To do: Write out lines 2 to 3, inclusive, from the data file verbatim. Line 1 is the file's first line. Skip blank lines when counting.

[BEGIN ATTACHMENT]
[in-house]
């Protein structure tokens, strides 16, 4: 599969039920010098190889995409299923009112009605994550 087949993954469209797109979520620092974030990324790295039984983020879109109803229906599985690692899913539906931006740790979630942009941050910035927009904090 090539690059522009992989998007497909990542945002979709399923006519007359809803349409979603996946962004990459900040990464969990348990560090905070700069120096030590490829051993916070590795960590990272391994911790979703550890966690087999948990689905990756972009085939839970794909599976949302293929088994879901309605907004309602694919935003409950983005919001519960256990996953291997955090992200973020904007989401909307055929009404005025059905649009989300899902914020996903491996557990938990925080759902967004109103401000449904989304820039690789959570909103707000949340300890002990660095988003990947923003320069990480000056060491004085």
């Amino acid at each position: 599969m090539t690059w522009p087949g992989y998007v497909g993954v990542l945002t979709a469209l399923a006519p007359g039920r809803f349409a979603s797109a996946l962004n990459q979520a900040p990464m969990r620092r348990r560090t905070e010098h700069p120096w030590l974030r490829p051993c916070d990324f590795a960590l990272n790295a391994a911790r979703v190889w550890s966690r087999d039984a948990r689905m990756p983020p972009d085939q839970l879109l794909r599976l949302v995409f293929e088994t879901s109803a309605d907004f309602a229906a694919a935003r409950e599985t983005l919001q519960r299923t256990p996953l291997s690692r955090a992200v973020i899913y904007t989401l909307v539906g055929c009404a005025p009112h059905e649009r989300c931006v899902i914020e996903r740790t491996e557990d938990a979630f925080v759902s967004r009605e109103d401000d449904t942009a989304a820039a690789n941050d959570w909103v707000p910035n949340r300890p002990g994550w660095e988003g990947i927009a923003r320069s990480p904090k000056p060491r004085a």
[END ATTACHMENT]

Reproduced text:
């Protein structure tokens, strides 16, 4: 599969039920010098190889995409299923009112009605994550 087949993954469209797109979520620092974030990324790295039984983020879109109803229906599985690692899913539906931006740790979630942009941050910035927009904090 090539690059522009992989998007497909990542945002979709399923006519007359809803349409979603996946962004990459900040990464969990348990560090905070700069120096030590490829051993916070590795960590990272391994911790979703550890966690087999948990689905990756972009085939839970794909599976949302293929088994879901309605907004309602694919935003409950983005919001519960256990996953291997955090992200973020904007989401909307055929009404005025059905649009989300899902914020996903491996557990938990925080759902967004109103401000449904989304820039690789959570909103707000949340300890002990660095988003990947923003320069990480000056060491004085």
């Amino acid at each position: 599969m090539t690059w522009p087949g992989y998007v497909g993954v990542l945002t979709a469209l399923a006519p007359g039920r809803f349409a979603s797109a996946l962004n990459q979520a900040p990464m969990r620092r348990r560090t905070e010098h700069p120096w030590l974030r490829p051993c916070d990324f590795a960590l990272n790295a391994a911790r979703v190889w550890s966690r087999d039984a948990r689905m990756p983020p972009d085939q839970l879109l794909r599976l949302v995409f293929e088994t879901s109803a309605d907004f309602a229906a694919a935003r409950e599985t983005l919001q519960r299923t256990p996953l291997s690692r955090a992200v973020i899913y904007t989401l909307v539906g055929c009404a005025p009112h059905e649009r989300c931006v899902i914020e996903r740790t491996e557990d938990a979630f925080v759902s967004r009605e109103d401000d449904t942009a989304a820039a690789n941050d959570w909103v707000p910035n949340r300890p002990g994550w660095e988003g990947i927009a923003r320069s990480p904090k000056p060491r004085a």